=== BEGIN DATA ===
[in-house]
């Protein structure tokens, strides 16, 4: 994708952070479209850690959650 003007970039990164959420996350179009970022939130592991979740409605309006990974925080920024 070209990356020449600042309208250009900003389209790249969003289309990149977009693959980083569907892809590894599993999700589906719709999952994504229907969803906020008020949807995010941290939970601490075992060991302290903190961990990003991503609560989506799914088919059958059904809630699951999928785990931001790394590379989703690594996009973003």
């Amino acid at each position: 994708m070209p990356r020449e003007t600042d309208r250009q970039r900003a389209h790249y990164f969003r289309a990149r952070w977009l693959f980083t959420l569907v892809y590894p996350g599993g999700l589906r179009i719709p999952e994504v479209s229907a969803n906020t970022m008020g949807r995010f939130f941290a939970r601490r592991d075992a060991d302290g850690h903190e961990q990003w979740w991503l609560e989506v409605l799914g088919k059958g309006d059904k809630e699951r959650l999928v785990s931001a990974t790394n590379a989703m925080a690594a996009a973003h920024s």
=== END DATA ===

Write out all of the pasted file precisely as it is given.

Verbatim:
[in-house]
């Protein structure tokens, strides 16, 4: 994708952070479209850690959650 003007970039990164959420996350179009970022939130592991979740409605309006990974925080920024 070209990356020449600042309208250009900003389209790249969003289309990149977009693959980083569907892809590894599993999700589906719709999952994504229907969803906020008020949807995010941290939970601490075992060991302290903190961990990003991503609560989506799914088919059958059904809630699951999928785990931001790394590379989703690594996009973003």
């Amino acid at each position: 994708m070209p990356r020449e003007t600042d309208r250009q970039r900003a389209h790249y990164f969003r289309a990149r952070w977009l693959f980083t959420l569907v892809y590894p996350g599993g999700l589906r179009i719709p999952e994504v479209s229907a969803n906020t970022m008020g949807r995010f939130f941290a939970r601490r592991d075992a060991d302290g850690h903190e961990q990003w979740w991503l609560e989506v409605l799914g088919k059958g309006d059904k809630e699951r959650l999928v785990s931001a990974t790394n590379a989703m925080a690594a996009a973003h920024s």